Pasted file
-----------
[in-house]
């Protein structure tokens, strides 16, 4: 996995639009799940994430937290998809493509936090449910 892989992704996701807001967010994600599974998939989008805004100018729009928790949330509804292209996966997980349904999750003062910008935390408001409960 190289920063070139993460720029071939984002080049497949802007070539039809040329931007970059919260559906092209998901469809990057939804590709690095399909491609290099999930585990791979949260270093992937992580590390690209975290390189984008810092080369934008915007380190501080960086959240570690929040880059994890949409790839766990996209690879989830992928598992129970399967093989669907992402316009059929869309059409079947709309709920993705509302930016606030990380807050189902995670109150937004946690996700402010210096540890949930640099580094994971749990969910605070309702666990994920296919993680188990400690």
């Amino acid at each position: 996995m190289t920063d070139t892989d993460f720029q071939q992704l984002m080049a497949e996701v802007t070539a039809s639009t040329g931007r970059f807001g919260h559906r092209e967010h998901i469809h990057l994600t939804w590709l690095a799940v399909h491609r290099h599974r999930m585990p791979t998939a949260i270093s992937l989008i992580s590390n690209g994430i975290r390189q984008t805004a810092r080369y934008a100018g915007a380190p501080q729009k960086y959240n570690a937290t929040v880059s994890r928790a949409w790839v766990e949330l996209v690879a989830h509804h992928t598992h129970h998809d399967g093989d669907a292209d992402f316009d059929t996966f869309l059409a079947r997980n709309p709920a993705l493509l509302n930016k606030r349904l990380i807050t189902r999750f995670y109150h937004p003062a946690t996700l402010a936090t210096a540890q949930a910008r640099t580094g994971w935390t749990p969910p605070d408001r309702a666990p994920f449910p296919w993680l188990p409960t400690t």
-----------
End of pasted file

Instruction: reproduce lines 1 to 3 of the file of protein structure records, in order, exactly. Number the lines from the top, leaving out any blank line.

[in-house]
């Protein structure tokens, strides 16, 4: 996995639009799940994430937290998809493509936090449910 892989992704996701807001967010994600599974998939989008805004100018729009928790949330509804292209996966997980349904999750003062910008935390408001409960 190289920063070139993460720029071939984002080049497949802007070539039809040329931007970059919260559906092209998901469809990057939804590709690095399909491609290099999930585990791979949260270093992937992580590390690209975290390189984008810092080369934008915007380190501080960086959240570690929040880059994890949409790839766990996209690879989830992928598992129970399967093989669907992402316009059929869309059409079947709309709920993705509302930016606030990380807050189902995670109150937004946690996700402010210096540890949930640099580094994971749990969910605070309702666990994920296919993680188990400690």
């Amino acid at each position: 996995m190289t920063d070139t892989d993460f720029q071939q992704l984002m080049a497949e996701v802007t070539a039809s639009t040329g931007r970059f807001g919260h559906r092209e967010h998901i469809h990057l994600t939804w590709l690095a799940v399909h491609r290099h599974r999930m585990p791979t998939a949260i270093s992937l989008i992580s590390n690209g994430i975290r390189q984008t805004a810092r080369y934008a100018g915007a380190p501080q729009k960086y959240n570690a937290t929040v880059s994890r928790a949409w790839v766990e949330l996209v690879a989830h509804h992928t598992h129970h998809d399967g093989d669907a292209d992402f316009d059929t996966f869309l059409a079947r997980n709309p709920a993705l493509l509302n930016k606030r349904l990380i807050t189902r999750f995670y109150h937004p003062a946690t996700l402010a936090t210096a540890q949930a910008r640099t580094g994971w935390t749990p969910p605070d408001r309702a666990p994920f449910p296919w993680l188990p409960t400690t």